Tim Fallon's footballing dreams may not quite have panned out, but one particular team he played for in the early 1990s had a profound effect on his career.
Fresh into the Westminster village, the sports psychology graduate found himself at the heart of the New Labour project and teaming up for Friday night kickabouts with some notable peers.
But while former teammates including Ed and David Miliband, Andy Burnham and James Purnell went on to fight for the leadership of the country, Fallon, 42, has left the political world behind and faces no small challenge of his own.
A longtime servant of Hill & Knowlton, now H+K Strategies, he joined College Group in May as managing partner and corporate chief, with a brief to use the agency's private equity cash to grow the business into a global powerhouse.
'It's important not to underestimate the ambition here to grow this into a truly international agency,' he says. 'Perhaps in the past the business has been seen as slightly staid, safe and secure, but we now want to be innovative and groundbreaking.'
A year ago College Group sold a majority stake to Vitruvian Partners in a deal valuing the business at around £45m. The task now, Fallon says, is for the agency's leadership team to use that cash to build a £120m-plus business over the next few years.
College Group has already secured City PR firm Merlin and other discussions have been held, but Fallon is insistent they are under no pressure to rush into acquisitions. While he acknowledges the agency's need for global expansion, he also points to the group's existing government relations, branding, digital, internal comms and research businesses.
'We already have a broader offering than I've seen anywhere else in London - half the battle is showcasing that to the outside world and bringing those elements together properly.'
The engaging Mancunian is warm and informal; nonetheless there is a steely determination and drive around him that suggests he is relishing the challenge: 'I've got the opportunity to shape something brand new - that drives me quite hard.'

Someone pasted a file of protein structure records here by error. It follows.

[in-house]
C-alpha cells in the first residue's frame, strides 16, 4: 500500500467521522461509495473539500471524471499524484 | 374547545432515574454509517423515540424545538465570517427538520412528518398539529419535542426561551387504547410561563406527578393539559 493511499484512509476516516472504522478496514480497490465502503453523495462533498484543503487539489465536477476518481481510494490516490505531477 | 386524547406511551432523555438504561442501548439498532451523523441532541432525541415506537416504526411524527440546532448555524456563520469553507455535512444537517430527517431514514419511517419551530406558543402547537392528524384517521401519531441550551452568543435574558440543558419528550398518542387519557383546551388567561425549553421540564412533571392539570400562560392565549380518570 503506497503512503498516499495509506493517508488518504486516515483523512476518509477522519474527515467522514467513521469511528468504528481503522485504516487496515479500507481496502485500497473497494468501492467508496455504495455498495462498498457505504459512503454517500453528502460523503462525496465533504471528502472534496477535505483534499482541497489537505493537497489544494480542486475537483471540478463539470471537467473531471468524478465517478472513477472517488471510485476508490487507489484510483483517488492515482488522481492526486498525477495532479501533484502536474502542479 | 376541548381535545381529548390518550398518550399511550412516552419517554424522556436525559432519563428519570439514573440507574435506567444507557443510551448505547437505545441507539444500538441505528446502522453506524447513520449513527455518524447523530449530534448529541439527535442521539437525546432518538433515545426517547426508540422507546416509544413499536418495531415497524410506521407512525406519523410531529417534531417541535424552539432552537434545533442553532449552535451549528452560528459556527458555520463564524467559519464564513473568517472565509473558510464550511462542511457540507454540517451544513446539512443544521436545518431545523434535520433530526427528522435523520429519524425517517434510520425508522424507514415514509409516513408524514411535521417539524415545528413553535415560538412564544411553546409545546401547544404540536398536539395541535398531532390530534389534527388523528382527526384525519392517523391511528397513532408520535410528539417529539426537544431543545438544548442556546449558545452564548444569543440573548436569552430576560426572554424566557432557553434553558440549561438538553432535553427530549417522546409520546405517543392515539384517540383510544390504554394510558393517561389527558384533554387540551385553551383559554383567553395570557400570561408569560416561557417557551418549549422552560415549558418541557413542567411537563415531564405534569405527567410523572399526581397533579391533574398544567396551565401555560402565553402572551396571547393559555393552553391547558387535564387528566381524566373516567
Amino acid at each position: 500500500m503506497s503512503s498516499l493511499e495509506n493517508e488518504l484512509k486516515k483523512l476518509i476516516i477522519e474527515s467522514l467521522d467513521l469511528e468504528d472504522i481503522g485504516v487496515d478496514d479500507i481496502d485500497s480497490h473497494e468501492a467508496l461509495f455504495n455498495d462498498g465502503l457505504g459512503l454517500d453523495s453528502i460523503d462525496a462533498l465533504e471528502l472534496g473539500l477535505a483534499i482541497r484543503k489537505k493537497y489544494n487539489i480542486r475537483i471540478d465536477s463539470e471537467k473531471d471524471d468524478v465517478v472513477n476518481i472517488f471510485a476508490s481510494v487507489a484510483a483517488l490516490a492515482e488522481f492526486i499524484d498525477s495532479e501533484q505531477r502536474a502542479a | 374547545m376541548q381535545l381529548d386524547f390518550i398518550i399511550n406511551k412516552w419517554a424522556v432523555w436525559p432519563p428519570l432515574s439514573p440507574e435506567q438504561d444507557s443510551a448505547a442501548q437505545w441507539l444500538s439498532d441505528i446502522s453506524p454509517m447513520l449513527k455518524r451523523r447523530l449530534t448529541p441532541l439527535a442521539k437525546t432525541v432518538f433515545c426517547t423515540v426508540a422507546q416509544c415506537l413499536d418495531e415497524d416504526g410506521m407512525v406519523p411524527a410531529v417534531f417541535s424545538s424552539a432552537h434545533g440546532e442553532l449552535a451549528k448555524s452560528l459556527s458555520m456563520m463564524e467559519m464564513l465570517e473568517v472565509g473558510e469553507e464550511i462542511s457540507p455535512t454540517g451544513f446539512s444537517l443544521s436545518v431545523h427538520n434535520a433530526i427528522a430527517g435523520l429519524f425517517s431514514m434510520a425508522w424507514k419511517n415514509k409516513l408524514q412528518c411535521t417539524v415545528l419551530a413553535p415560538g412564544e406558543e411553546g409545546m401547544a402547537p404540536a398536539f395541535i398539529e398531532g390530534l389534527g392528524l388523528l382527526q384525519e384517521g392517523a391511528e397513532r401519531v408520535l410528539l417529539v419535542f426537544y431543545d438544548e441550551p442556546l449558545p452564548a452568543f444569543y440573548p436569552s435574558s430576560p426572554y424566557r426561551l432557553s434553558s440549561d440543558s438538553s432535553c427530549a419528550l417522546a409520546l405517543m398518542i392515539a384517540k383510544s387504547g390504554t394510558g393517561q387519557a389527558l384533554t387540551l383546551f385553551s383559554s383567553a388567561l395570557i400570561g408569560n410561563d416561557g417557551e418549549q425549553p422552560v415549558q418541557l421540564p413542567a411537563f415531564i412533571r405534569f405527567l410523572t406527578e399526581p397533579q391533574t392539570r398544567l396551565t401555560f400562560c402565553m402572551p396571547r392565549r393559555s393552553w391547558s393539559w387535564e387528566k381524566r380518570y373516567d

But for all his focused energy, Fallon rather fell into the industry that became something of a family business.
His brother John, the recently named CEO of FTSE 100 firm Pearson, was involved in Labour politics and Fallon Jnr.
followed him to Westminster after leaving university without a clear plan.
'There weren't many other options - it was either head to Westminster or carry on my summer job scaffolding in Manchester,' he explains. 'But being at a young age in Westminster while Labour was transforming as a party got me hooked.'
He worked - and played - with the bright young things of the party until 1995 and came back to work in Tony Blair's inner comms circle as Labour swept to victory in 1997. 'Working with the Blair team was one of the best things that ever happened to me,' he says.
But while his contemporaries plotted political careers, aspects of the political game left him cold. 'I was much more interested in the process of comms, influence and engagement than policy. But also politics at times can be a bit grubby, especially when the stakes are high.'
Fallon embarked on a career in public affairs, first at BAA under the tutelage of Des Wilson, then Bell Pottinger and Sainsbury's before shifting to corporate work at Hill & Knowlton.
Andy Pharoah, now senior vice-president, corporate affairs and sustainability at Wrigley, hired Fallon at Hill & Knowlton and remembers him as someone 'always easy to get on with', adding: 'He was excellent with clients and able to calmly give advice even when it wasn't popular.'
His former ties to the Blair regime meant his career continued to be followed by the media - turning his departure from BAA and work with the Maldives government into national stories.
'Sometimes you've got to take it on the chin,' Fallon shrugs. But he stresses he remains 'very comfortable' with the work he did with the former Maldives regime - arguing that the agency's work was instrumental in advancing human rights, press freedoms and the country's first democratic elections.
Married with two daughters, his family clearly comes first. But his passion for building College Group is almost matched by his ardent support of Manchester City. Somewhat unused to the club's new-found successes, he wryly predicts 'it will probably all come crashing down again'.
Fortunately, he has no such worries with the ambitious College Group project.
2012: Managing partner, College Group
2010: Head of corporate and international affairs, Hill & Knowlton
2003: Managing director, Hill & Knowlton
2001: Head of group public affairs, Sainsbury's
1998: Director, Bell Pottinger
1995: Head of group public affairs, BAA
1992: Researcher/special adviser, Labour Party
TIM FALLON'S TURNING POINTS
- What was your biggest career break?
Being a part of Tony Blair's private office during the 1997 general election. It was a watershed campaign, and working on a daily basis with Alastair Campbell, Peter Mandelson and Philip Gould gave me tremendous insight into new communication techniques and strategies that were ground-breaking at the time.
- Have you had a notable mentor?
Des Wilson, the renowned political activist and campaigner, who became my boss at BAA. The energy and passion he had for what he did inspired me, as did his loyalty and his vision.
- What advice would you give to someone climbing the career ladder?
Be true to yourself, learn from any mistakes that you make, and always make sure you understand the context within which you're working - never let go of the bigger picture.
- What qualities do you prize in new recruits?
An overall awareness of the new and evolving comms environment, a passion for what they do, and the ability to listen.